Kevin Howell, 44, is the chairman and chief executive officer for the Anchor Group and GO Caribbean Network. His expertise includes international business, financial management, business strategy development, and analytics.
Howell’s consulting firm has overseen the development and growth of organizations that support post-acute care and home health aide workers, an industry that predominantly employs immigrant, Caribbean, and Black and brown women. His experiences working with sophisticated large corporations have been translated to helping these small and mid-sized corporations with infrastructure and workforce optimization.
Howell is also hosting the first CARESTAR AWARDS 2023 this August, an event to highlight the unsung heroes of the home care industry and push the brand of quality care. Organizations supporting the event include Platinum Partner CABS Health Network & House of D’Marsh, One Brooklyn Health Systems, JASACare, Aetna, Netruc PR, and AZ Billing.
“Everyone sees the nurses, everyone sees the doctors, but a lot of people don’t see the social worker, don’t see the patient navigator, the home care worker,” said Howell. “It’s about understanding that they’re important everyday to make people’s life better.”
Howell was born in Kingston, Jamaica, and moved to St. Andrew parish with his mom, aunt, and siblings. He spoke fondly of the community he grew up in and said he was fortunate enough to get an education. By 1993, he started studying accounting at the University of the West Indies in Jamaica. He said accounting and economics came naturally as something he was good at.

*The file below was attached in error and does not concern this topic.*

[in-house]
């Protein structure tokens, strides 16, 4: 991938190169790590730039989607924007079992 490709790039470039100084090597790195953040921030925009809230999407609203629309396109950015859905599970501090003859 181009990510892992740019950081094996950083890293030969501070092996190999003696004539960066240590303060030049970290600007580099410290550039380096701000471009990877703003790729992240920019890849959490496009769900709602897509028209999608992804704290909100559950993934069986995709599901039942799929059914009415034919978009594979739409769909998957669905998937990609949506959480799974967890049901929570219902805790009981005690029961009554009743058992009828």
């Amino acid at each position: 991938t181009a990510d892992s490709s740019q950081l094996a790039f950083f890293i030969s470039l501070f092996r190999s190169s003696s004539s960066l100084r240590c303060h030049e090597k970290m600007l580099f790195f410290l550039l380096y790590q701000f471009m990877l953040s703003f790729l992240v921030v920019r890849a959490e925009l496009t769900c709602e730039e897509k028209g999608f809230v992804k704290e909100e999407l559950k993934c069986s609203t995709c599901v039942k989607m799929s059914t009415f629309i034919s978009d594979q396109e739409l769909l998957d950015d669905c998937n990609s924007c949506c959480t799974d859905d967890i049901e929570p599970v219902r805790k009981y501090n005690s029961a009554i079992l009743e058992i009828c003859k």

He worked at the public accounting firm PricewaterhouseCoopers (PWC) in Jamaica, as a senior audit associate from 2001–2003. After completing his MBA in 2005, he joined and eventually became a manager at Ernst & Young in New York. He also worked at Broadridge Financial Solutions as a senior director of business development.
“The Ernst & Young sign, the one in Times Square, 42nd Street—I still remember I was at PWC and I came here for vacation,” said Howell. “I think about that moment, seeing the sign from the bus coming from the Bronx.”
During his time working in New York City, Howell decided to branch off onto an entirely different career path and try his hand at modeling, which he did to some success.
“Coming to the U.S., I guess I found my beauty,” joked Howell about his modeling days. “It wasn’t for me. I wasn’t comfortable with being treated a (certain) way or just being a rack.”
With his creative juices flowing, though, Howell dove into starting the Anchor Strategy Group in 2009 to generate business on his own. He wrote his business plan around his skill set, wrote a finance book, and drew inspiration from two of his students at a solutions center he taught at who were in the home care and occupational therapy fields. His group helps solve issues for agencies and frontline workers, connecting them with much-needed services and doubling down on fair treatment.
Howell said that during the pandemic, he saw the struggles of some home care workers not feeling valued as vital members of the care team for patients and treated as contractors with lower wages. “For me, this was an opportunity,” said Howell. “We’d been seeing the gaps and plotted, in a good way, to get care connected in a way they have never been before.”
Ariama C. Long is a Report for America corps member and writes about politics for the Amsterdam News. Your donation to match our RFA grant helps keep her writing stories like this one; please consider making a tax-deductible gift of any amount today by visiting https://bit.ly/amnews1.